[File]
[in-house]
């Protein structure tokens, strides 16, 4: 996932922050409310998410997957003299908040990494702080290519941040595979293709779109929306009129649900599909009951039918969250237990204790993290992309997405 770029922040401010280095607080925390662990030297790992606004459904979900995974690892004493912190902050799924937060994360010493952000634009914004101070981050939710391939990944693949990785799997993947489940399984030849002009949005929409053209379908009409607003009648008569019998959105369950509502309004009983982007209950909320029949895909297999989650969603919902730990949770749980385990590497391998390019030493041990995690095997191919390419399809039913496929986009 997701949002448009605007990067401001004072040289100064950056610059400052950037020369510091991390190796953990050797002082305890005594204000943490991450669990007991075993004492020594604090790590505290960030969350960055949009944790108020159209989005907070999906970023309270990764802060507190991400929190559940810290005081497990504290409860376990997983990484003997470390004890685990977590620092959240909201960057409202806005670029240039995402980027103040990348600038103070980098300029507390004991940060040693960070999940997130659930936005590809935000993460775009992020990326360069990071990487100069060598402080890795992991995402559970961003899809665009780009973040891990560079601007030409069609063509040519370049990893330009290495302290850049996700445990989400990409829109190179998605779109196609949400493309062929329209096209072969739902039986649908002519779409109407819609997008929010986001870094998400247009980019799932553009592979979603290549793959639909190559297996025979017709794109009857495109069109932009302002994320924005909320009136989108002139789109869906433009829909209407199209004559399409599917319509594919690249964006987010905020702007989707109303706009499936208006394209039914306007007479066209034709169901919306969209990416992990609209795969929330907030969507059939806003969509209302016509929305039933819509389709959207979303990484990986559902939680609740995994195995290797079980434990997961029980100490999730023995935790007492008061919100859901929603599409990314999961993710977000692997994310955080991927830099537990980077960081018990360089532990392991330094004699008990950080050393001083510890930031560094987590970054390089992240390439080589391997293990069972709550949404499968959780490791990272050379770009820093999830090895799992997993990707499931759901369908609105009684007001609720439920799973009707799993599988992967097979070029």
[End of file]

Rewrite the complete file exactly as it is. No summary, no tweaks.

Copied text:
[in-house]
């Protein structure tokens, strides 16, 4: 996932922050409310998410997957003299908040990494702080290519941040595979293709779109929306009129649900599909009951039918969250237990204790993290992309997405 770029922040401010280095607080925390662990030297790992606004459904979900995974690892004493912190902050799924937060994360010493952000634009914004101070981050939710391939990944693949990785799997993947489940399984030849002009949005929409053209379908009409607003009648008569019998959105369950509502309004009983982007209950909320029949895909297999989650969603919902730990949770749980385990590497391998390019030493041990995690095997191919390419399809039913496929986009 997701949002448009605007990067401001004072040289100064950056610059400052950037020369510091991390190796953990050797002082305890005594204000943490991450669990007991075993004492020594604090790590505290960030969350960055949009944790108020159209989005907070999906970023309270990764802060507190991400929190559940810290005081497990504290409860376990997983990484003997470390004890685990977590620092959240909201960057409202806005670029240039995402980027103040990348600038103070980098300029507390004991940060040693960070999940997130659930936005590809935000993460775009992020990326360069990071990487100069060598402080890795992991995402559970961003899809665009780009973040891990560079601007030409069609063509040519370049990893330009290495302290850049996700445990989400990409829109190179998605779109196609949400493309062929329209096209072969739902039986649908002519779409109407819609997008929010986001870094998400247009980019799932553009592979979603290549793959639909190559297996025979017709794109009857495109069109932009302002994320924005909320009136989108002139789109869906433009829909209407199209004559399409599917319509594919690249964006987010905020702007989707109303706009499936208006394209039914306007007479066209034709169901919306969209990416992990609209795969929330907030969507059939806003969509209302016509929305039933819509389709959207979303990484990986559902939680609740995994195995290797079980434990997961029980100490999730023995935790007492008061919100859901929603599409990314999961993710977000692997994310955080991927830099537990980077960081018990360089532990392991330094004699008990950080050393001083510890930031560094987590970054390089992240390439080589391997293990069972709550949404499968959780490791990272050379770009820093999830090895799992997993990707499931759901369908609105009684007001609720439920799973009707799993599988992967097979070029």